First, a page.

I just tracked people down and didn’t take no for an answer. Eventually, the story sells itself: The facts are the facts and the data is the data. I knew it would if I could get them to just look at the agriculture layout. But here’s the thing: They all (already) knew it. Martha Stewart. Is there any bigger name in food and home than Martha? She’s been involved in food her whole life. When I sat down to talk to her about the vulnerabilities of the U.S. food supply, the difficulty of farmers out West, she already knew it.
Jeff Ubben had met with one of the largest tomato farmers in California, who said they were no longer going to be growing tomatoes because they’re running out of water. So Jeff already knew it.
And the same when I told Steve the next great agriculture company doesn’t need to be in Boston, in San Francisco or New York City. It can be headquartered here. We can have offices around the world, but it could be headquartered in Kentucky. Steve truly believes that the next great companies in the U.S. are not going to be headquartered in San Francisco. They’re going to be headquartered and in the middle part of the country.
Everybody had a different reason on why they believed AppHarvest was the right company; I was just fortunate that I got a couple of key people. Once I got Jeff, I got Martha. And then the dominoes just started falling and more and more people gravitated to what we were doing.
Steve’s Rise of the Rest was the fund that invested in AppHarvest. We were one of the first five companies that Rise of the Rest invested in. And then shortly thereafter, they came to Kentucky as part of their (Revolution Rise Of The Rest Road Trip) bus tour (in June 2018).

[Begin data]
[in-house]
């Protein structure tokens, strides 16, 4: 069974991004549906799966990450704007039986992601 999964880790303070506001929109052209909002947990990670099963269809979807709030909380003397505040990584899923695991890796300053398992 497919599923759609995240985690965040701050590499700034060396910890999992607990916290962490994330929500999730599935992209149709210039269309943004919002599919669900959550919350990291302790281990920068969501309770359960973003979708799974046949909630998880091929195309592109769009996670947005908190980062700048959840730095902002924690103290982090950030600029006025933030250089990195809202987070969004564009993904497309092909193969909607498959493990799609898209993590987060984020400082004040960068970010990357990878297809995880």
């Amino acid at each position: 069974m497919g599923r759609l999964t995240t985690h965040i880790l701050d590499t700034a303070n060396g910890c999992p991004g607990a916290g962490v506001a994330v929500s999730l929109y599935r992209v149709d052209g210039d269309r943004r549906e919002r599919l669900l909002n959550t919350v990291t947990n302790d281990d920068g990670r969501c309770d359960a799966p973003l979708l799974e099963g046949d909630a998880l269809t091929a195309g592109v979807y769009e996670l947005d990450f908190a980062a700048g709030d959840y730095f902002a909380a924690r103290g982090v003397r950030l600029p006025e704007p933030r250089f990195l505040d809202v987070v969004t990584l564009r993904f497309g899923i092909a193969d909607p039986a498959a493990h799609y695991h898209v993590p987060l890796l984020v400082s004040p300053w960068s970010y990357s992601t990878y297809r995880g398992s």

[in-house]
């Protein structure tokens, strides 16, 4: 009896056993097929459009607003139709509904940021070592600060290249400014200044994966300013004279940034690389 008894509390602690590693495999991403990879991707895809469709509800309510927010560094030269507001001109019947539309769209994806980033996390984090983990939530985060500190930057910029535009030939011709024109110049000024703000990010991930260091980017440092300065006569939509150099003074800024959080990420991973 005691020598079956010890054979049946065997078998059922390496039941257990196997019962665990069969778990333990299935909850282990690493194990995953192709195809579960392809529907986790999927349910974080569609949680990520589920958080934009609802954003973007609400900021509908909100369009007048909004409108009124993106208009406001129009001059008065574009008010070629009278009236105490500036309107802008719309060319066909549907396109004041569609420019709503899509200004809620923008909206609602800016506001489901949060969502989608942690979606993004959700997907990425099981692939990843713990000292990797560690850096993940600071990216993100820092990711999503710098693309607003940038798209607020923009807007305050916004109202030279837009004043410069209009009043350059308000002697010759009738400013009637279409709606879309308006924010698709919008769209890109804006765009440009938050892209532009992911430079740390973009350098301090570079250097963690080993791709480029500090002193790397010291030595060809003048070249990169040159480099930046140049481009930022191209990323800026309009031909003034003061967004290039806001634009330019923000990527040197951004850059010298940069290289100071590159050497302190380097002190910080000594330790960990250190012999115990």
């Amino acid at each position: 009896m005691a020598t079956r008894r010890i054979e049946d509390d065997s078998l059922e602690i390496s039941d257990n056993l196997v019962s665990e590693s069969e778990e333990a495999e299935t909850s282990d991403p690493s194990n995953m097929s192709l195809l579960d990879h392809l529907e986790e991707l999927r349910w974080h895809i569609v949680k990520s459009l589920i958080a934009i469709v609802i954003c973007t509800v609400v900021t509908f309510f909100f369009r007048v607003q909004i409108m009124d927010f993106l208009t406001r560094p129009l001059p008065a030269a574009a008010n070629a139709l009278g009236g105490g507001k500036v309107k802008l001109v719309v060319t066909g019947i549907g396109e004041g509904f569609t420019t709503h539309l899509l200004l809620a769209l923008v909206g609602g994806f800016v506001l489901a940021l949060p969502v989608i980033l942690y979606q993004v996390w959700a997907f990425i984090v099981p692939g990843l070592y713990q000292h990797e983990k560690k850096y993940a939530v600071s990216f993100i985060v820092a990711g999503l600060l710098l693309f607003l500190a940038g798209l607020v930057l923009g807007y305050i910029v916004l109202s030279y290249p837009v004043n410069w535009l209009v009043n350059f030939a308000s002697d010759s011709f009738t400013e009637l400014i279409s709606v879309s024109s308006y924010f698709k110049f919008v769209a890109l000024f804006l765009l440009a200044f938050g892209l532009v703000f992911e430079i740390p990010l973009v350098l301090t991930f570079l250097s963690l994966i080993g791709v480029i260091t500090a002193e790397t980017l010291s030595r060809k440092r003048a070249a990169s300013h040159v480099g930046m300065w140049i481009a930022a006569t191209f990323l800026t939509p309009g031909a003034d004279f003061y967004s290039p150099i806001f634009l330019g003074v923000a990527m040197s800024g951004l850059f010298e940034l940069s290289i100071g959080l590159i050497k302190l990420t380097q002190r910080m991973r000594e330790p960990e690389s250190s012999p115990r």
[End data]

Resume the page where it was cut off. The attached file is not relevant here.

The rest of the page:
MG: Early this year the company raised $475 million in a ‘reverse merger’ that netted AppHarvest $435 million in unrestricted cash to fund growth. Tell us about the financing that has been involved in getting AppHarvest launched.
JW: Over time, our financing has evolved from venture backing to the equity raise you mention and now debt capital. One of the great things announced on our first quarterly earnings call was that we closed on a low-interest mortgage on our first farm in Morehead to help us keep building out our network of farms. Investors have supported us because they see great potential with our business.
MG: AppHarvest has recruited some of the top business talent in the nation. How did you recruit them?
JW: I love that you say “in the nation” because people ask me how our executive team compares to the rest of the companies in Kentucky. I say, forget just Kentucky, we have one of the best executive teams in the world. Yes, it’s incredibly dynamic. You look at our CTO (chief technology officer) Josh Lessing, our President David Lee, our management team top to bottom. How do we attract people? This story sells itself: The facts are the facts and the data is the data.